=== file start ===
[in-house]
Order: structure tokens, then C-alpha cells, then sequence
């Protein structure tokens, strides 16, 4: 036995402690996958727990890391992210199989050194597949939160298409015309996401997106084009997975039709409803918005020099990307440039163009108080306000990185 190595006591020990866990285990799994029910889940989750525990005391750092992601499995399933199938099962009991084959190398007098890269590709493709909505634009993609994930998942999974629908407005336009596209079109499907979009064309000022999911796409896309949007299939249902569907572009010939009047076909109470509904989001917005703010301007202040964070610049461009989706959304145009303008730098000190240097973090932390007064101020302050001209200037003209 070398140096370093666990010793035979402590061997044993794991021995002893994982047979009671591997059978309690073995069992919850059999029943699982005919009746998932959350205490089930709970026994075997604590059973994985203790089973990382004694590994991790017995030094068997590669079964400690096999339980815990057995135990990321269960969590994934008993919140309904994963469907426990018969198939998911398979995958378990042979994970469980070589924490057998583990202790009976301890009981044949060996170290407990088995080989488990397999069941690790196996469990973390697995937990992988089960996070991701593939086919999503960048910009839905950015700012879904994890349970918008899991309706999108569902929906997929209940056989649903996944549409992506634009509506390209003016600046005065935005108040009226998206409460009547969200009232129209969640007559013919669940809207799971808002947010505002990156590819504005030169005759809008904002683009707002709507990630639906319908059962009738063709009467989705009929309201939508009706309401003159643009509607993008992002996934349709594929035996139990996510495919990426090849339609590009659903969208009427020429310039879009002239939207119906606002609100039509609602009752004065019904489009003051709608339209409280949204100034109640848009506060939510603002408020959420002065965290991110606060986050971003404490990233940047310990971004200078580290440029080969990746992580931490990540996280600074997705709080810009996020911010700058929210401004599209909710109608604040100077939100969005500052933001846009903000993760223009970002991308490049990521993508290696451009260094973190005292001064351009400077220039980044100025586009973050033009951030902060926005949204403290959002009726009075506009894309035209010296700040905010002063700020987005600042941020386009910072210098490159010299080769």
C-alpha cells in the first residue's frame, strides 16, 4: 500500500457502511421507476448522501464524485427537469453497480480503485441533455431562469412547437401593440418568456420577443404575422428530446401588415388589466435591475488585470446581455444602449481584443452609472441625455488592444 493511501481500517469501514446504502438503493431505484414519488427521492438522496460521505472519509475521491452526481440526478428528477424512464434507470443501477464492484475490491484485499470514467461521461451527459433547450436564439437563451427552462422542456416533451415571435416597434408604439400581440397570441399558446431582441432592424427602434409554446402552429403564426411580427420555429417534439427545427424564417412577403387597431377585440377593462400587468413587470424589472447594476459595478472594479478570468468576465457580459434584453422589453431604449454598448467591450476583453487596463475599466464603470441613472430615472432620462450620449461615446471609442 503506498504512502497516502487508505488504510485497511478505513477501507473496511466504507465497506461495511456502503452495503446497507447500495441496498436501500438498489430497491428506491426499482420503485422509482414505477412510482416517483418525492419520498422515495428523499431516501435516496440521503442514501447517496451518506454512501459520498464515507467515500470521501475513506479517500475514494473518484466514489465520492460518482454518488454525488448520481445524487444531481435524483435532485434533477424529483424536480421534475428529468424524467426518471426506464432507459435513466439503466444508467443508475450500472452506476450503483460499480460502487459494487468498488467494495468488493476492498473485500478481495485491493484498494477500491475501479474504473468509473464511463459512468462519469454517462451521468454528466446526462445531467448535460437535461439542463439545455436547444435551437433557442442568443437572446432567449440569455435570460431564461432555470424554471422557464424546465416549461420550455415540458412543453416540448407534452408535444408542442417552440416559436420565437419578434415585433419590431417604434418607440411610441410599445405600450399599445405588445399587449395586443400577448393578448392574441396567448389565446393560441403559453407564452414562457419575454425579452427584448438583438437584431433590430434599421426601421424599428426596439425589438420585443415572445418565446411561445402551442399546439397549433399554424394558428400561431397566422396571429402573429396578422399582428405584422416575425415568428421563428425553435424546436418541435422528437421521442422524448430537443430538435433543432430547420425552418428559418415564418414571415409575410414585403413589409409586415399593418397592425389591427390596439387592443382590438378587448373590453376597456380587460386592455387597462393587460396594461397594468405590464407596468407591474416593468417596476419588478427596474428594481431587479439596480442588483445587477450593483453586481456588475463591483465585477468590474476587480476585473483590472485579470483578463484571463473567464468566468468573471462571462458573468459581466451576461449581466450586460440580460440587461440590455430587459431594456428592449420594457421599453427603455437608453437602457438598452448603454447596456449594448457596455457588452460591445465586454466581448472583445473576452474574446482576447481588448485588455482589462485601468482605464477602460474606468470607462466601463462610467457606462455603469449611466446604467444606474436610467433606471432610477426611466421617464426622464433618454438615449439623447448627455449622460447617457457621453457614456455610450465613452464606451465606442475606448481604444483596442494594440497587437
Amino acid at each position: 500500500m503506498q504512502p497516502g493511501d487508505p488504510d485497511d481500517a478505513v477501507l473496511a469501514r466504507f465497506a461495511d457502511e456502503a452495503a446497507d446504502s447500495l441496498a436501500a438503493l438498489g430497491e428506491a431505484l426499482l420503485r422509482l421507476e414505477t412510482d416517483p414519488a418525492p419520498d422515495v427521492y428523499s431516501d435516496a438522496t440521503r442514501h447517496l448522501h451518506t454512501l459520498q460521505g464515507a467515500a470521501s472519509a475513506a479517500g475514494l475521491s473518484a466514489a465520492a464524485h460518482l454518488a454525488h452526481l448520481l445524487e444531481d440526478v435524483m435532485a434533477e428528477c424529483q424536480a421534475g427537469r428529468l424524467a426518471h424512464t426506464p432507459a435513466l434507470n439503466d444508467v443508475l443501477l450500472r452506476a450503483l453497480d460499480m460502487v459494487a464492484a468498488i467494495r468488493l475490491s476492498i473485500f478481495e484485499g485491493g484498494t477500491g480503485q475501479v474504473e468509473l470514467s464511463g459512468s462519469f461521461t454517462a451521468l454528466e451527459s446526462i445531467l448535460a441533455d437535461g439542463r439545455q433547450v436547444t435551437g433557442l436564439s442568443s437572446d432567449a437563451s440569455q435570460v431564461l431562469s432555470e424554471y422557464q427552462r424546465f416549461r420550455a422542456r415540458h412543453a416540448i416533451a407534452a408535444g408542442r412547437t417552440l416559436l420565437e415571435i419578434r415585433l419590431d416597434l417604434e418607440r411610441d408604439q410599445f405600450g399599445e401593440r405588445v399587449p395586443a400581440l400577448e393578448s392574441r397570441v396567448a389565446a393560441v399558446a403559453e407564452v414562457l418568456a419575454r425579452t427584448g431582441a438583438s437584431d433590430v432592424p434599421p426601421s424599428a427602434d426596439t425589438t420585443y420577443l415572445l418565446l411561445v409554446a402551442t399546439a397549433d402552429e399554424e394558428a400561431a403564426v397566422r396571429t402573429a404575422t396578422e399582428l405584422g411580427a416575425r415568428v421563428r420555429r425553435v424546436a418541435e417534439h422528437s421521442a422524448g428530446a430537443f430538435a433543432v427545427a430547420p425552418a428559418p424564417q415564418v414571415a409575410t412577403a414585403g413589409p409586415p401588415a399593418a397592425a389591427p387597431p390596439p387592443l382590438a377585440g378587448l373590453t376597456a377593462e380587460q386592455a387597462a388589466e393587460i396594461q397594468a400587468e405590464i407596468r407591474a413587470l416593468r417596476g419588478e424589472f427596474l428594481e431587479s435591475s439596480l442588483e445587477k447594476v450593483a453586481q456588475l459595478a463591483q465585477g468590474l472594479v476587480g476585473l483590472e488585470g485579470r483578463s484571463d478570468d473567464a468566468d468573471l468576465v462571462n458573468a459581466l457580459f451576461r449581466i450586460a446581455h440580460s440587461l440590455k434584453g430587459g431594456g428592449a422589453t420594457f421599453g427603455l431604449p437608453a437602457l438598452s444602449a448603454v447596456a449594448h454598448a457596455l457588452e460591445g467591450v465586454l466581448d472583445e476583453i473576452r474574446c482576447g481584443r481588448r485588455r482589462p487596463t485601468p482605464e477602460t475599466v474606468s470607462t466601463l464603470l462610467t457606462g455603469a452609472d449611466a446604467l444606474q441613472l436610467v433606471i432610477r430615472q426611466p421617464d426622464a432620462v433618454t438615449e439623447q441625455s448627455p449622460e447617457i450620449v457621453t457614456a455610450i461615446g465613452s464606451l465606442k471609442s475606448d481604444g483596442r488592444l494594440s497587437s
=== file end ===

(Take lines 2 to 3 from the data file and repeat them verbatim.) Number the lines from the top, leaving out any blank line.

Order: structure tokens, then C-alpha cells, then sequence
């Protein structure tokens, strides 16, 4: 036995402690996958727990890391992210199989050194597949939160298409015309996401997106084009997975039709409803918005020099990307440039163009108080306000990185 190595006591020990866990285990799994029910889940989750525990005391750092992601499995399933199938099962009991084959190398007098890269590709493709909505634009993609994930998942999974629908407005336009596209079109499907979009064309000022999911796409896309949007299939249902569907572009010939009047076909109470509904989001917005703010301007202040964070610049461009989706959304145009303008730098000190240097973090932390007064101020302050001209200037003209 070398140096370093666990010793035979402590061997044993794991021995002893994982047979009671591997059978309690073995069992919850059999029943699982005919009746998932959350205490089930709970026994075997604590059973994985203790089973990382004694590994991790017995030094068997590669079964400690096999339980815990057995135990990321269960969590994934008993919140309904994963469907426990018969198939998911398979995958378990042979994970469980070589924490057998583990202790009976301890009981044949060996170290407990088995080989488990397999069941690790196996469990973390697995937990992988089960996070991701593939086919999503960048910009839905950015700012879904994890349970918008899991309706999108569902929906997929209940056989649903996944549409992506634009509506390209003016600046005065935005108040009226998206409460009547969200009232129209969640007559013919669940809207799971808002947010505002990156590819504005030169005759809008904002683009707002709507990630639906319908059962009738063709009467989705009929309201939508009706309401003159643009509607993008992002996934349709594929035996139990996510495919990426090849339609590009659903969208009427020429310039879009002239939207119906606002609100039509609602009752004065019904489009003051709608339209409280949204100034109640848009506060939510603002408020959420002065965290991110606060986050971003404490990233940047310990971004200078580290440029080969990746992580931490990540996280600074997705709080810009996020911010700058929210401004599209909710109608604040100077939100969005500052933001846009903000993760223009970002991308490049990521993508290696451009260094973190005292001064351009400077220039980044100025586009973050033009951030902060926005949204403290959002009726009075506009894309035209010296700040905010002063700020987005600042941020386009910072210098490159010299080769």